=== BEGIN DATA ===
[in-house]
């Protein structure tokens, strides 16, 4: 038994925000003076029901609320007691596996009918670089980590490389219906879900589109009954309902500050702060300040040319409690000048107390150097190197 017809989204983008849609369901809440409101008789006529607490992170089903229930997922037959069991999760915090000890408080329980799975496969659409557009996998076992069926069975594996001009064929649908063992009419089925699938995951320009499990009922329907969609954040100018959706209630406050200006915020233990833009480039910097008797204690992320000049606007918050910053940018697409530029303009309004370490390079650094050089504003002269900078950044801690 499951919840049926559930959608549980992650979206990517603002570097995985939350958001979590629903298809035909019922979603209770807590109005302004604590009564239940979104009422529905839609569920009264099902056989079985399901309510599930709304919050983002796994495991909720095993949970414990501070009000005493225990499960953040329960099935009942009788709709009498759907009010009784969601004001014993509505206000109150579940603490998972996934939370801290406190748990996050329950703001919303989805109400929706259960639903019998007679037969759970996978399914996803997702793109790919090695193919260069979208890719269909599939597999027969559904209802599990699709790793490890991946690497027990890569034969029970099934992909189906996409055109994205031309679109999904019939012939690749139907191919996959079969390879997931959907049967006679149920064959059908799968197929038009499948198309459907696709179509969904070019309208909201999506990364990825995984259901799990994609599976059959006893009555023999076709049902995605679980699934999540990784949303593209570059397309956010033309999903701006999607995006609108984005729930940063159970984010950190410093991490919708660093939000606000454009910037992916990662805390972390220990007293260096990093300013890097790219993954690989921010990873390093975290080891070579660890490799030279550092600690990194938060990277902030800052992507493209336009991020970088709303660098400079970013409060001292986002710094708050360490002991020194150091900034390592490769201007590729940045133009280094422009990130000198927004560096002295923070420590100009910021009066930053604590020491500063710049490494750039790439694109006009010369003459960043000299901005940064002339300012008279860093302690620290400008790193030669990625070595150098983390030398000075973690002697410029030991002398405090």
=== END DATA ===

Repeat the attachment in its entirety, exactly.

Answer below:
[in-house]
């Protein structure tokens, strides 16, 4: 038994925000003076029901609320007691596996009918670089980590490389219906879900589109009954309902500050702060300040040319409690000048107390150097190197 017809989204983008849609369901809440409101008789006529607490992170089903229930997922037959069991999760915090000890408080329980799975496969659409557009996998076992069926069975594996001009064929649908063992009419089925699938995951320009499990009922329907969609954040100018959706209630406050200006915020233990833009480039910097008797204690992320000049606007918050910053940018697409530029303009309004370490390079650094050089504003002269900078950044801690 499951919840049926559930959608549980992650979206990517603002570097995985939350958001979590629903298809035909019922979603209770807590109005302004604590009564239940979104009422529905839609569920009264099902056989079985399901309510599930709304919050983002796994495991909720095993949970414990501070009000005493225990499960953040329960099935009942009788709709009498759907009010009784969601004001014993509505206000109150579940603490998972996934939370801290406190748990996050329950703001919303989805109400929706259960639903019998007679037969759970996978399914996803997702793109790919090695193919260069979208890719269909599939597999027969559904209802599990699709790793490890991946690497027990890569034969029970099934992909189906996409055109994205031309679109999904019939012939690749139907191919996959079969390879997931959907049967006679149920064959059908799968197929038009499948198309459907696709179509969904070019309208909201999506990364990825995984259901799990994609599976059959006893009555023999076709049902995605679980699934999540990784949303593209570059397309956010033309999903701006999607995006609108984005729930940063159970984010950190410093991490919708660093939000606000454009910037992916990662805390972390220990007293260096990093300013890097790219993954690989921010990873390093975290080891070579660890490799030279550092600690990194938060990277902030800052992507493209336009991020970088709303660098400079970013409060001292986002710094708050360490002991020194150091900034390592490769201007590729940045133009280094422009990130000198927004560096002295923070420590100009910021009066930053604590020491500063710049490494750039790439694109006009010369003459960043000299901005940064002339300012008279860093302690620290400008790193030669990625070595150098983390030398000075973690002697410029030991002398405090």